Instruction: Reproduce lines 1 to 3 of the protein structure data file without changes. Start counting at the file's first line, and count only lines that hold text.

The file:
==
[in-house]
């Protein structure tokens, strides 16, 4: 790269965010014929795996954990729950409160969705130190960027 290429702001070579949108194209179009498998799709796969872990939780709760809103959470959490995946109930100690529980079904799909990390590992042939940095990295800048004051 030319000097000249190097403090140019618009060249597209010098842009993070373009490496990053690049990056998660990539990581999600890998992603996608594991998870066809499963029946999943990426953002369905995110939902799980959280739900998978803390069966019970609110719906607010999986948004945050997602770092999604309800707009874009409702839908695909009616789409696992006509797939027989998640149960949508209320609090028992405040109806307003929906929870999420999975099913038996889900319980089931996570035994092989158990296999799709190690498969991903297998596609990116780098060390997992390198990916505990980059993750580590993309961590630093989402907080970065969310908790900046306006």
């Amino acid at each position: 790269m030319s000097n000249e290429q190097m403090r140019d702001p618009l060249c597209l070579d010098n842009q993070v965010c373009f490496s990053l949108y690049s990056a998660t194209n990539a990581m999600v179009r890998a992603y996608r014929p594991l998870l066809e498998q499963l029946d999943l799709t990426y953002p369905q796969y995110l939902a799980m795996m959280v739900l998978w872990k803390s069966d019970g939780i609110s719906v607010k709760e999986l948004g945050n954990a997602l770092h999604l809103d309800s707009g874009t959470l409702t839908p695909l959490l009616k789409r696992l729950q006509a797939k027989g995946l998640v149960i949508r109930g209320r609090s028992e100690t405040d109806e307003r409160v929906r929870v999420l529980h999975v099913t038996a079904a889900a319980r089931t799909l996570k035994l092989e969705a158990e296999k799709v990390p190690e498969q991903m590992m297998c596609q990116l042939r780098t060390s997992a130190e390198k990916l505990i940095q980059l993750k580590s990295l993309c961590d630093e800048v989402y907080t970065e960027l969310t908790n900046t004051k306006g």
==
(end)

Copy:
[in-house]
């Protein structure tokens, strides 16, 4: 790269965010014929795996954990729950409160969705130190960027 290429702001070579949108194209179009498998799709796969872990939780709760809103959470959490995946109930100690529980079904799909990390590992042939940095990295800048004051 030319000097000249190097403090140019618009060249597209010098842009993070373009490496990053690049990056998660990539990581999600890998992603996608594991998870066809499963029946999943990426953002369905995110939902799980959280739900998978803390069966019970609110719906607010999986948004945050997602770092999604309800707009874009409702839908695909009616789409696992006509797939027989998640149960949508209320609090028992405040109806307003929906929870999420999975099913038996889900319980089931996570035994092989158990296999799709190690498969991903297998596609990116780098060390997992390198990916505990980059993750580590993309961590630093989402907080970065969310908790900046306006």
């Amino acid at each position: 790269m030319s000097n000249e290429q190097m403090r140019d702001p618009l060249c597209l070579d010098n842009q993070v965010c373009f490496s990053l949108y690049s990056a998660t194209n990539a990581m999600v179009r890998a992603y996608r014929p594991l998870l066809e498998q499963l029946d999943l799709t990426y953002p369905q796969y995110l939902a799980m795996m959280v739900l998978w872990k803390s069966d019970g939780i609110s719906v607010k709760e999986l948004g945050n954990a997602l770092h999604l809103d309800s707009g874009t959470l409702t839908p695909l959490l009616k789409r696992l729950q006509a797939k027989g995946l998640v149960i949508r109930g209320r609090s028992e100690t405040d109806e307003r409160v929906r929870v999420l529980h999975v099913t038996a079904a889900a319980r089931t799909l996570k035994l092989e969705a158990e296999k799709v990390p190690e498969q991903m590992m297998c596609q990116l042939r780098t060390s997992a130190e390198k990916l505990i940095q980059l993750k580590s990295l993309c961590d630093e800048v989402y907080t970065e960027l969310t908790n900046t004051k306006g």